Thomas Truax builds his own friends, and from that he has built
his own career. His band is composed of mechano-electronic contraptions that
he has designed himself, but he doesn’t get by on schtick; he croons his
well-written, pop-sensible songs beautifully.
He is, perhaps, the perfect steampunk singer-songwriter; he dashes about the globe with his bandmates in his suitcase, doing a ridiculous amount of work on his own. What’s more, he was born and raised in Wowtown, a town in upstate New York that has physically seceded from the United States of America and relocated to the Atlantic Ocean. If that isn’t steampunk, we don’t know what is.
Our interviewer tried to fly to England to interview the man in person, but settled for interviewing Thomas via pneumatic tube.
I know people ask you about your instruments all of the time, but I’m afraid we must. We’re quite a bit interested in applied acoustic mechanics, so as much technical information as you can spare would be appreciated by us all. Tell us about the hornicator: how is it built, what can it do? It uses physical objects to create distortion and reverb?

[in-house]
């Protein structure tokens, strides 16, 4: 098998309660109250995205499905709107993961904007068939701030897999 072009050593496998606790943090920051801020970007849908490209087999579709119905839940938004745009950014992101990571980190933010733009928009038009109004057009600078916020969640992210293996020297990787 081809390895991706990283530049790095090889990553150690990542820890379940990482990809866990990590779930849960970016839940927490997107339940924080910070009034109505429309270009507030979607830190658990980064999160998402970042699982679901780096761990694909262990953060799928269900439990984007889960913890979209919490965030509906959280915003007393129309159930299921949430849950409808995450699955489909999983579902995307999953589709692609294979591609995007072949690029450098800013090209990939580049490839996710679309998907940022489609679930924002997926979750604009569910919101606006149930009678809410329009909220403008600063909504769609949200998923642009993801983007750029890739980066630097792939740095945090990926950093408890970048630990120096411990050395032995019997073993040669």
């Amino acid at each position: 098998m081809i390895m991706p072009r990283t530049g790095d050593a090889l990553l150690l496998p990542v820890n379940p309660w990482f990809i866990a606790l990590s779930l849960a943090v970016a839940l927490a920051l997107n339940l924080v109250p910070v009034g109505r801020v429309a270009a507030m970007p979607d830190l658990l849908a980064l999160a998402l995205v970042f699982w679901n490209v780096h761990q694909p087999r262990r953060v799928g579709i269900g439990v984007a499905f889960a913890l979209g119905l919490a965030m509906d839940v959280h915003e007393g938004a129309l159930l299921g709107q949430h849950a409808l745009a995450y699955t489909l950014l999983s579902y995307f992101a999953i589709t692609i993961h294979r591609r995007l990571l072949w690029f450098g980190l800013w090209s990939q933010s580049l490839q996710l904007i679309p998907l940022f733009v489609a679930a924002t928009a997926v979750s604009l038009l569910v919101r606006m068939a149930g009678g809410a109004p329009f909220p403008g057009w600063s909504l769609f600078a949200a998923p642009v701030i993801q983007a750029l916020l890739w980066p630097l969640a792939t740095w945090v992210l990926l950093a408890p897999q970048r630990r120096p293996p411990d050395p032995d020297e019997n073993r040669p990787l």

I’m not really an electrician or engineer. I’ve always liked to
build things; I’ve gleaned a lot of knowledge and experience from my days
with puppets and moveable miniatures used in stop-motion animation. That probably
also has something to do with the strong anthropomorphic element in my ‘instruments’.
I really do see them as little beings, bandmates, if you will. We do spend a
lot of time together. I also did time working as a prop and set builder for
theater and television; that certainly comes into it.
Recently I played a corporate Christmas party—not the kind of gig I usually do—but it paid well and they were all engineers. They offered me a job at their firm afterwards! I said I had absolutely no training as an engineer and they told me that that was why they wanted me, implying that somehow having a proper education in this sort of thing somehow corrupts the inspiration quotient or something.